One decision you need to make when you are developing an app is how do you monitize it. I won’t talk about pricing specifically in this post, but on the decision should you charge a user to buy your app. Let’s think thru a couple of options you have:
Paid app – if you have an obvious value prop, and there are a lot of other apps in the market which are priced, you may wish to just price the app. This will reduce the initial uptake of your app, but you can get mired direct feedback thru purchases.
Free app – this may make sense if you are just getting started, and you just want to get an app in the store. Note, a truly free app won’t make you money, this is a learning opportunity.
Free app with ads – it this group I include both directed ads and any app that uses information about the user to drive market insight or non app related revenue. Knowing the real reason for your app and want that data is worth makes this a very attractive option. This includes apps which actually require accounts on other platforms, like the web, where you want to drive more enablement.
Freemium app – this is usually used if your app has a simple use, which gains additional value to users thru in app purchases. This can be a very attractive offer, if you can parse the value to you users. However, don’t get into the trap where the base app is not valuable or so valuable that they don’t see the need for the in app purchases.
These are you four basic pricing decisions… They are not exhaustive… Are there other models that you favor?
After watching a ton of coverage yesterday about apple’s big announcement, one thing fell thru the cracks… The update to iCloud now will allow you to redownload your movies. Of course this is not completely true, since not all of the movie studios are allowing it, but we are one step closer to having total recovery of those of us who have lost their iTunes library due hard drive failure.
OK, I’ve had time to digest all the coverage from the Apple announcement and here are my reactions, would love to get your reactions to the announcement and how it may impact your development.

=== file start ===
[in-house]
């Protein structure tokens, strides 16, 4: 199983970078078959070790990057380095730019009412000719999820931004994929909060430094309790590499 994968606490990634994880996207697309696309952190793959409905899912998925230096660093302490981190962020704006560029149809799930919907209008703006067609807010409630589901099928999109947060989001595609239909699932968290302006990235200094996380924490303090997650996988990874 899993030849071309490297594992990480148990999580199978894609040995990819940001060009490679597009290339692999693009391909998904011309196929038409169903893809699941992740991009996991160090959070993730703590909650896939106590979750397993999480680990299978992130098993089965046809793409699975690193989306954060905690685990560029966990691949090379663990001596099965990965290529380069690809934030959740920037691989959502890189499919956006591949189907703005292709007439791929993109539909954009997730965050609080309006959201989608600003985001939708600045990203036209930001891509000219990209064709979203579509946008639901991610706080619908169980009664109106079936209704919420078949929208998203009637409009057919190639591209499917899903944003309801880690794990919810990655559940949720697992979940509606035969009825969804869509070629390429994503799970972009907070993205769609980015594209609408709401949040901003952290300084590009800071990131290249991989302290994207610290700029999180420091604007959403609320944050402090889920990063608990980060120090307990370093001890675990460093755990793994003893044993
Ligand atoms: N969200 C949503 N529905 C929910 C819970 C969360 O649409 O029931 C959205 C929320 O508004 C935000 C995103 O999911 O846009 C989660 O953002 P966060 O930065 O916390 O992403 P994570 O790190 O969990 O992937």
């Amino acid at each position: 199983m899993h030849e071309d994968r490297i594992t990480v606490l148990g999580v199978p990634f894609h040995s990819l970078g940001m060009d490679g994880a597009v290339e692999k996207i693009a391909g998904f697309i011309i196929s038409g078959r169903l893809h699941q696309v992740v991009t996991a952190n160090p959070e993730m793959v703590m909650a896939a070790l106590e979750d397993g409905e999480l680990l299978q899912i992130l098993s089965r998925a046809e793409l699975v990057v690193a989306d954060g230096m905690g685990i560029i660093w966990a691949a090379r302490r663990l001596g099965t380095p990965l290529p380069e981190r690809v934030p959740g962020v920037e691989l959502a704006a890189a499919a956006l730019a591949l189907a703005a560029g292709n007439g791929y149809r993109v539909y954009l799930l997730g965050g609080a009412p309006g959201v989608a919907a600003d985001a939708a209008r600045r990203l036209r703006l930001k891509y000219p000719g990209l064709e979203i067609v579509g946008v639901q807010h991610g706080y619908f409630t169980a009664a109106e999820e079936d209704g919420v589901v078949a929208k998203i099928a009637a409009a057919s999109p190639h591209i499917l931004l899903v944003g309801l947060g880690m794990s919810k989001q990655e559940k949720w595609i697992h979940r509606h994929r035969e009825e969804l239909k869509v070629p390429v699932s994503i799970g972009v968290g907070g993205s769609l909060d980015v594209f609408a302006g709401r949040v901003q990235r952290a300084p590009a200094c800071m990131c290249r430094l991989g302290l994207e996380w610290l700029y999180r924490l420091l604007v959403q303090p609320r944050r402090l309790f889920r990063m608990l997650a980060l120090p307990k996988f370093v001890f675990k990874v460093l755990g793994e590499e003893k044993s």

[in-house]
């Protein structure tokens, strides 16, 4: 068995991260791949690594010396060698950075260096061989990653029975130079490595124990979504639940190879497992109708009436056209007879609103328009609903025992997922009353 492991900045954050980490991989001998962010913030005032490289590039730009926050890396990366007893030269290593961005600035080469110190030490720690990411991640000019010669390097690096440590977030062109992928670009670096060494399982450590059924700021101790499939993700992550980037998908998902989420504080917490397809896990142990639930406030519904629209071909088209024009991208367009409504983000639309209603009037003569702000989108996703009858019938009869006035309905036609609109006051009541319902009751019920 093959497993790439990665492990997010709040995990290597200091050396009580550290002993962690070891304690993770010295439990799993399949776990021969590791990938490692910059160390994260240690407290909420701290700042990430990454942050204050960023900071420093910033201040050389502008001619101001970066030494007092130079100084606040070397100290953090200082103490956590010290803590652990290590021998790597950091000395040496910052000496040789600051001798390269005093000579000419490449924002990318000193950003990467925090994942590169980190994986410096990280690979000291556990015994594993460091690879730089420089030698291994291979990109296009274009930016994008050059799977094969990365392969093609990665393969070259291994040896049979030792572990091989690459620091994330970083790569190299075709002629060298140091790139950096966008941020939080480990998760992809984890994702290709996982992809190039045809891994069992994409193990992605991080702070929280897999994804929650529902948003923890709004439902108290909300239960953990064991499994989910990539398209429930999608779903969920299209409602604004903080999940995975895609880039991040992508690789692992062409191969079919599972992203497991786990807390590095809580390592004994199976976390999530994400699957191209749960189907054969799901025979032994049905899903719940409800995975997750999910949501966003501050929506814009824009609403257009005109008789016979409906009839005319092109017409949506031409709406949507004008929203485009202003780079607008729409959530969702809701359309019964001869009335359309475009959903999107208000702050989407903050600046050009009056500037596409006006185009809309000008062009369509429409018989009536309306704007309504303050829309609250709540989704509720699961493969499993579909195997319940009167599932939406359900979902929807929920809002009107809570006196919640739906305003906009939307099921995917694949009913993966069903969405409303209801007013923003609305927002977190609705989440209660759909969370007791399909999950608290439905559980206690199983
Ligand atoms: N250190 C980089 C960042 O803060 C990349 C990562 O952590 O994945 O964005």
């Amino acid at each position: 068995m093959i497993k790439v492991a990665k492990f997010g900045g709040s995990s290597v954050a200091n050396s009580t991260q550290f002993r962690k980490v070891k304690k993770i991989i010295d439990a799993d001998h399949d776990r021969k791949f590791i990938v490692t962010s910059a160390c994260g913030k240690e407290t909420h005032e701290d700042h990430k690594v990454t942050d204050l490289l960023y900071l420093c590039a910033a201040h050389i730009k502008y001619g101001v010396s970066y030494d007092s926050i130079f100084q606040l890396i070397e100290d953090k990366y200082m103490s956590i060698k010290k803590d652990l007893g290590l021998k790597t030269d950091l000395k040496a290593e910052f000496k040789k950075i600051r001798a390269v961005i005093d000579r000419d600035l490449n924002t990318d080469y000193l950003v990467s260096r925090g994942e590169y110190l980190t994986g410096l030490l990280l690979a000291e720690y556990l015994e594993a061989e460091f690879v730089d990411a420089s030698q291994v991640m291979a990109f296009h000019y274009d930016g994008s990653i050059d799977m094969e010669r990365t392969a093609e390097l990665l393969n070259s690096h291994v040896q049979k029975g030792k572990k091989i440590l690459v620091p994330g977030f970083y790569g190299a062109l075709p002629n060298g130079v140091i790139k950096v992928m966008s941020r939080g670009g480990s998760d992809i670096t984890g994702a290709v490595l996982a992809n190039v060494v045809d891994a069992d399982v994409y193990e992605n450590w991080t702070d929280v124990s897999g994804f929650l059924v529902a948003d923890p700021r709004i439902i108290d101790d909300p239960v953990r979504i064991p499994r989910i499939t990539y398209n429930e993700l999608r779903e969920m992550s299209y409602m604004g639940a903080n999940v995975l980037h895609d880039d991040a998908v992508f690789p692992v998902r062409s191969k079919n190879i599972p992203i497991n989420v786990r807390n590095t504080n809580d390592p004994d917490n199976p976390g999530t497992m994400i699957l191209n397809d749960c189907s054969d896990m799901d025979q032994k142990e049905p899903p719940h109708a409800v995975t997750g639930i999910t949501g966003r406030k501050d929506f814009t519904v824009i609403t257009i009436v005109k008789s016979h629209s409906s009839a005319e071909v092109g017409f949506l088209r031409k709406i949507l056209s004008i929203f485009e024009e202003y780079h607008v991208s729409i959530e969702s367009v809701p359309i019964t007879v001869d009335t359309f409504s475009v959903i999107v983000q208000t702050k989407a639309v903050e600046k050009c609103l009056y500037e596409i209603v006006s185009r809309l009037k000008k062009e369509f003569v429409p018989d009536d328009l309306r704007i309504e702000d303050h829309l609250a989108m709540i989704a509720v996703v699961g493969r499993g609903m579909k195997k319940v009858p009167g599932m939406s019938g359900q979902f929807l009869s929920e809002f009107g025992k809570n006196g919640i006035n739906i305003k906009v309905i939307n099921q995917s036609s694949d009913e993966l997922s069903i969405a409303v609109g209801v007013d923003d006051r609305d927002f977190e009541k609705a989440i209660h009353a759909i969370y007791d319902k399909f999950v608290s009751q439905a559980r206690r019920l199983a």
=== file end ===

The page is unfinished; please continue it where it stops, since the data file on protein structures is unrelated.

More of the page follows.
- Retina display – yes, knew this was coming, how could it not. Time to go in and update my graphics… or is it really just time to add yet another set of graphics to my app. I currently developed an universal app for iPhone and iPad called Wasted-Time. It was an exercise to get me up to speed on iOS before I created something more significant. I used a graphic as a background and had to put two versions in the file for iPhone and iPad. I never did update it for the Retina display on the phone since the app was already 8mb in size. And for what it does that is huge. I had wanted to actually remove that graphic, and if I do, I will end up with only a few icons which need to be doubled in size. Perhaps now is the time.
- A5x Chip – Now this is more interesting. They kept the same two cores for the CPU but doubled the number for the GPU. Evidently apple sees that multi-tasking is not as import as graphics performance. Given the success of games on the platform, I can understand this. It also means that we will see more and better graphics. The various demo apps around iPhoto and Sketchbook show this to be true. I hope that the CPU processor is actually faster, and since the infinity dungeon demo stuttered a bit, I am guessing that it is not faster.